Anti-Dance Parties

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Over at National Review Online, Dave Kopel and Glenn Reynolds launch a nice assault on an awful piece of legislation (re-introduced in the new Congress) that would amend the federal "crack house" statute to target promoters of raves.

The article attacks Democrats for supporting the provision, rightly so. But why do Republicans get a pass on this?

On Tuesday, Sen. Charles Grassley (R-Iowa) joined Sen. Joseph Biden (D-Del.) in support of the legislation:

GRASSLEY: "I believe an event promoter does have some responsibility for what goes on at an event that they create. Particularly if they knowingly create an event for the purpose of buying, using, keeping, or selling drugs. While not common, there have been court cases which have been able to reach this high standard of proof. Using 21 U.S.C. 856, more popularly known as the "crack house" statute, law enforcement has arrested drug dealers who hosted raves and other dance events as a cover to push their product. Four cases have been brought to Federal court, with mixed results–mostly because the applicability of current law is unclear.

"This legislation is an important step, but a careful one. Our future rests with the young people of this great nation and America is at risk. Ecstasy has shown itself to be a formidable threat and we must confront it on all fronts, not only through law enforcement but education and treatment as well. I hope my colleagues will join us in supporting this legislation, and help us work towards its quick passage."

And former (as of today) DEA boss Asa Hutchinson testified glowingly about his agency's initiatives against rave promoters, bragging about a promoter pleading guilty to the crack house statute following a DEA investigation.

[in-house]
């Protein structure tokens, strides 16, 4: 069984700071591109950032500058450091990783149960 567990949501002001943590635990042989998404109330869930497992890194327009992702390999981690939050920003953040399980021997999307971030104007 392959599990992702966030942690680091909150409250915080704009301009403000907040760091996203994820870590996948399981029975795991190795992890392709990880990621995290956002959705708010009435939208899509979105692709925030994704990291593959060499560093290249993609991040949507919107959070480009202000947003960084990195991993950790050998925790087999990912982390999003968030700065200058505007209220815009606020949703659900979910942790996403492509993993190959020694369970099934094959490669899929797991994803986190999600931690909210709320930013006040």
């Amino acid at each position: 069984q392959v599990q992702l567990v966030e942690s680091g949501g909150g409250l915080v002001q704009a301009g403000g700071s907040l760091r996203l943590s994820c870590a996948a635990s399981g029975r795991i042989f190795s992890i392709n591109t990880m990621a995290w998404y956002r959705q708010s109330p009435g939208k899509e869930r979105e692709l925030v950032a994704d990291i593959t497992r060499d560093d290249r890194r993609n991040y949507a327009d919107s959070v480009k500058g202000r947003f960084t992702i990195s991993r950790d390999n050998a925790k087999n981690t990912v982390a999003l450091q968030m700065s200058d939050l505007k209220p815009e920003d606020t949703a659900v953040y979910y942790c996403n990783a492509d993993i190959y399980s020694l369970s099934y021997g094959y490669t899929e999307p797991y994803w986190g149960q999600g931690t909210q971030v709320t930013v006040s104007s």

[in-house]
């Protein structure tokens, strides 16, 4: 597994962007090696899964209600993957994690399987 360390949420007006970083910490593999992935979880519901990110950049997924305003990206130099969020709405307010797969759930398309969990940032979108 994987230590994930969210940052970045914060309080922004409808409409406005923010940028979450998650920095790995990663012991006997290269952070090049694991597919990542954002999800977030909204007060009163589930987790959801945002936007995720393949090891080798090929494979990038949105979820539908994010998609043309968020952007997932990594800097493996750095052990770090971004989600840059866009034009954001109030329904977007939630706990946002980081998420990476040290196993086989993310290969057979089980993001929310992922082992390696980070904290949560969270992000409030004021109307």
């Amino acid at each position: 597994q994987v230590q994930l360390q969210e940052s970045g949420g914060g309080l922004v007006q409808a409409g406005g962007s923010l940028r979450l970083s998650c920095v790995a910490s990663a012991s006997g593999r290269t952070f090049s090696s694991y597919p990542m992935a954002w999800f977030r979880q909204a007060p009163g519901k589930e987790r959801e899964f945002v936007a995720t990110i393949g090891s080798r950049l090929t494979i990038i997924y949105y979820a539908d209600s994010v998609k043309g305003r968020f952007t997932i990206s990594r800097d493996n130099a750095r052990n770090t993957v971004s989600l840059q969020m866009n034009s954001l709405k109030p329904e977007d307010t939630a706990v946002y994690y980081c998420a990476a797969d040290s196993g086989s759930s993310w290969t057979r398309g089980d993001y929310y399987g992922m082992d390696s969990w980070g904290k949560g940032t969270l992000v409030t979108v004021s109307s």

Last I checked the DEA was part of the Department of Justice, which is headed by the guy National Review Online says "has done absolutely nothing to infringe upon the rights of people who like to dance."

As with most efforts to ratchet up the War on Drugs, both parties deserve the blame.

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  1. Yes, both parties deserve blame for the War on Drugs–but telling the Republican readers of NRO “Democrats are trying to destroy liberty in the name of the War on Drugs” will make them more likely to think the War on Drugs is wrong than saying “Both parties are trying to destroy liberty….” If you can tell people what you want them to know, but in a way that they want to hear, you’re better off.

  2. Good for them. Nice to see a little sanity coming from the right wing. I’m kind of surprised to see that Dianne Feinstein is co-sponsoring the newest version of the bill (S. 226)… it goes to show how Republicans and Democrats just trip over each other sometimes in their attempts to chip away at freedom.

  3. Raymund, you make a good point, except that it sounds like NRO is crossing the line from sugar-coating the truth to simply not telling the truth. Somehow, I doubt that will really help in the long run.

  4. This new-and-improved RAVE Act is far worse than its predecessor. The new bill, sponsored principally by Democrats, would invoke “domestic security” as justification for all sorts of individual rights violations. Among the more odd provisions?doubling the criminal penalties for antitrust violations. I suspect most Americans fear antitrust violations as much as they fear RAVE concerts.

  5. Well, the reason that the piece doesn’t pick up Tuesday’s developments is that it was supposed to run last week, but for some reason got caught in a timewarp and only emerged today. I had given up on it, and thought it had been spiked.

    Yeah, Republicans who are backing this deserve to be slammed, too. But, you know, you kind of *expect* Republicans to be anti-dance party. But if the Democrats are good for anything (which is a dubious position these days) surely it’s to protect people from this sort of thing.

  6. True. And it’s hard to see what they get out of attacking rave culture.

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